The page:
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In this image taken from amateur video posted online, appearing to show a presumed UN staff member measuring and photographing a canister in the suburb of Moadamiyeh in Damascus on Aug. 26, 2013, the suburb where the Syrian regime allegedly used chemical weapons. (Associated Press)
In this image taken from amateur video posted online, appearing to show a presumed UN staff member measuring and photographing a canister in the suburb of Moadamiyeh in Damascus on Aug. 26, 2013, the suburb where the Syrian regime allegedly used chemical weapons. (Associated Press)

Mark Kersten

Syria: War is looming, but is justice possible? Add to ...

Despite two years of an incessant civil war that has claimed at least 80,000 people, the United Nations Security Council has been mired in deadlock on how to respond to the violence in Syria. Yet the images and videos of civilians attacked with chemical weapons in the outskirts of Damascus has rocked the Syrian status quo. As Jon Western suggests, the chemical weapons attack may constitute “Syria’s Srebrenica,” galvanizing the international community into taking action in a war they can no longer afford to ignore.

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The massacre of 8,000 Bosnian Muslims at Srebrenica in 1995 became a crucial moment not only in the Bosnian war but for international justice. The International Criminal Tribunal for the former Yugoslavia declared that the massacre at Srebrenica constituted genocide; generals and political officials have been tried and convicted for their role in the carnage.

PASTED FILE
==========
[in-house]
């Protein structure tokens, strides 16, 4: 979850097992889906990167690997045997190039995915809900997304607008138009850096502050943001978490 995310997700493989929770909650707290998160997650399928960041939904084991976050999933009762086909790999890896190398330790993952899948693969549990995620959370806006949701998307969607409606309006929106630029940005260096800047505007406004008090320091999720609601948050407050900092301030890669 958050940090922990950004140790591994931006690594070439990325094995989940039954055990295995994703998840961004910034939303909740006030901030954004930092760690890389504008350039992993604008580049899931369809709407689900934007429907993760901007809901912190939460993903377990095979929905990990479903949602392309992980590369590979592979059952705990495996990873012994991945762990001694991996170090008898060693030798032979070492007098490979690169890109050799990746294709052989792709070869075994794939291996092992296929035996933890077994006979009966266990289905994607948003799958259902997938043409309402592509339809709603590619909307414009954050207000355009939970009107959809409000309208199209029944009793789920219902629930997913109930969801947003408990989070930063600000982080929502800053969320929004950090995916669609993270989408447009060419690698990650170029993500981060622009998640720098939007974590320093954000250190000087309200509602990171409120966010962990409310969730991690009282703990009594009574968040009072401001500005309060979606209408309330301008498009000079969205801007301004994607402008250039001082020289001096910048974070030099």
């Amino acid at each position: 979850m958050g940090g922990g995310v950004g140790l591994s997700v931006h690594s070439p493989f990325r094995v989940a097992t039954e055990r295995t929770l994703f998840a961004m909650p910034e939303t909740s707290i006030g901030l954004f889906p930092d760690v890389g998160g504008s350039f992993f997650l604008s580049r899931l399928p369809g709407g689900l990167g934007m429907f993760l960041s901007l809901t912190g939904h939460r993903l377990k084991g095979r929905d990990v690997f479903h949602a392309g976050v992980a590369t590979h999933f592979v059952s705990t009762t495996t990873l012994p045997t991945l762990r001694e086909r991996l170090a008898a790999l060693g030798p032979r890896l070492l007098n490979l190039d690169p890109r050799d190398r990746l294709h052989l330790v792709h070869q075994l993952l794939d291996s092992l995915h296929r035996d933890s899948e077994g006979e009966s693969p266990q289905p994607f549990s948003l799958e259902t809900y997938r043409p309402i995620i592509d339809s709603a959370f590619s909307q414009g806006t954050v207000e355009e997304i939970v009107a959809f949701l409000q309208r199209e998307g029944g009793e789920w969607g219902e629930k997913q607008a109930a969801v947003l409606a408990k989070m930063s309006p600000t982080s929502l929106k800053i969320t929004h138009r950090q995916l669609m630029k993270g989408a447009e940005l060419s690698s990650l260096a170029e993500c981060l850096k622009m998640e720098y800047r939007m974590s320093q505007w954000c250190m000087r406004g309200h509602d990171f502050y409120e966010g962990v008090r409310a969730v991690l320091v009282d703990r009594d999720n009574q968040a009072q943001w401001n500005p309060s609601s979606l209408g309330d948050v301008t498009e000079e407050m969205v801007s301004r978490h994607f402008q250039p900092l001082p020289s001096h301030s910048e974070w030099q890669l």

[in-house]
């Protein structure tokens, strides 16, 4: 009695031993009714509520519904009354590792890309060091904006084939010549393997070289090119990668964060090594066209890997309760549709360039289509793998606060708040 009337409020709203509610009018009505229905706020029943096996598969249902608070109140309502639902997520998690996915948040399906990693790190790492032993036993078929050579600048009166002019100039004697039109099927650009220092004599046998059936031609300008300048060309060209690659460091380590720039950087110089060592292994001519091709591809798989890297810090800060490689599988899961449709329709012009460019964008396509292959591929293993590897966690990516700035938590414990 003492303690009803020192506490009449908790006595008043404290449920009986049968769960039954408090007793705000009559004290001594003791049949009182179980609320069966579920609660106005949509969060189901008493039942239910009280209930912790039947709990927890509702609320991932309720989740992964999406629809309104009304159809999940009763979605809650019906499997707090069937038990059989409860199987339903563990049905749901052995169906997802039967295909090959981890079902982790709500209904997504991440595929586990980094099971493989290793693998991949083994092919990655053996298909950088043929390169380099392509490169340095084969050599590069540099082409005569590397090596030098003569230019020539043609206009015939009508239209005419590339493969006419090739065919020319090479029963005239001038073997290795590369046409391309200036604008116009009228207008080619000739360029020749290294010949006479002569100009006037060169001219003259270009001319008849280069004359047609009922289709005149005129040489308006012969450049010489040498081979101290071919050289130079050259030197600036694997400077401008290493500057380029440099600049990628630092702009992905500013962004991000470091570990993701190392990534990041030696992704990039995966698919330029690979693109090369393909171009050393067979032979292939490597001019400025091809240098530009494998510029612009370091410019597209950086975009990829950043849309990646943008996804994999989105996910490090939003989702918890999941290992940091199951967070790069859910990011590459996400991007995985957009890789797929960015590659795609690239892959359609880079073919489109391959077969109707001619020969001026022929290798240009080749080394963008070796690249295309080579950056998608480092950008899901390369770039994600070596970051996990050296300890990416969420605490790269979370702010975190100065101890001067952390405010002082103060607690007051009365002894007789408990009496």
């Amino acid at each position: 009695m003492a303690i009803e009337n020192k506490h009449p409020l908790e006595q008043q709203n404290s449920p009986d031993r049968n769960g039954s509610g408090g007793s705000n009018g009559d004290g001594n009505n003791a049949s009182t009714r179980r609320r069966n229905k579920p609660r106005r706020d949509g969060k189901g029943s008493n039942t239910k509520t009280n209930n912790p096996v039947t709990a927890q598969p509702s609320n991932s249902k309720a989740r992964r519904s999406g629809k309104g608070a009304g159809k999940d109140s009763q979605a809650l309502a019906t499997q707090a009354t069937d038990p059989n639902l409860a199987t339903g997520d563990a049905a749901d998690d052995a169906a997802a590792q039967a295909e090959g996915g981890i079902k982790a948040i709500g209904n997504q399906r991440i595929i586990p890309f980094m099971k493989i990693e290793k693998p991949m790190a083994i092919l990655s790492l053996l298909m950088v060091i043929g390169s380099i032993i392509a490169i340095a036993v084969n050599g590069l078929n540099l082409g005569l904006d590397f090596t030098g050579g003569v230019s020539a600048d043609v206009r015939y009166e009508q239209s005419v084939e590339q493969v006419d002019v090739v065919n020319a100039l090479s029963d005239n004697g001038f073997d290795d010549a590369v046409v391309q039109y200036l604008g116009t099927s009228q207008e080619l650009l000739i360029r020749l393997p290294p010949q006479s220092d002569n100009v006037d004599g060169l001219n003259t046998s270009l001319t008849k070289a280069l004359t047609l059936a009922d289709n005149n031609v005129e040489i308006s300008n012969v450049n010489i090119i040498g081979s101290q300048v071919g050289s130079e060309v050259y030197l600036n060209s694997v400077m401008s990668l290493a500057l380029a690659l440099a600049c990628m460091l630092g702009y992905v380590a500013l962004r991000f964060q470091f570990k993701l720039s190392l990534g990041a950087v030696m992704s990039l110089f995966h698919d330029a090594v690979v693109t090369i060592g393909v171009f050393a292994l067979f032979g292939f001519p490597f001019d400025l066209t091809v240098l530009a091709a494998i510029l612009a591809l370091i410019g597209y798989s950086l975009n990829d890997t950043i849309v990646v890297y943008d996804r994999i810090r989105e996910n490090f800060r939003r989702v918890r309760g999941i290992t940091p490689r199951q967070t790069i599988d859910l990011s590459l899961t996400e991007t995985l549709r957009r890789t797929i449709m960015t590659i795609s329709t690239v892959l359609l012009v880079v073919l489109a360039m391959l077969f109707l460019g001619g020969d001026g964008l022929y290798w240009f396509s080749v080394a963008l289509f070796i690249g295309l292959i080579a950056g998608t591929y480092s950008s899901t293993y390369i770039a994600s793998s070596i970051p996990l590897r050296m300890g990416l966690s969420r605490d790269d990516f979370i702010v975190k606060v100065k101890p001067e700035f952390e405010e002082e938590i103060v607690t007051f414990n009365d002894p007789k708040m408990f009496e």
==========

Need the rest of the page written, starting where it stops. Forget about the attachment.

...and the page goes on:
In the case of Syria, however, there have been no calls from the Security Council for chemical weapons attacks to be investigated by the International Criminal Court (ICC). Even as UN Secretary-General Ban Ki-moon declared that the use of chemical weapons in Syria constituted an “outrageous crime” that could not be met with impunity, there were no calls for the Council to refer Syria to the ICC. This begs the question: if the use of chemical weapons against thousands of civilians is a crime, why the silence on Syria and the ICC?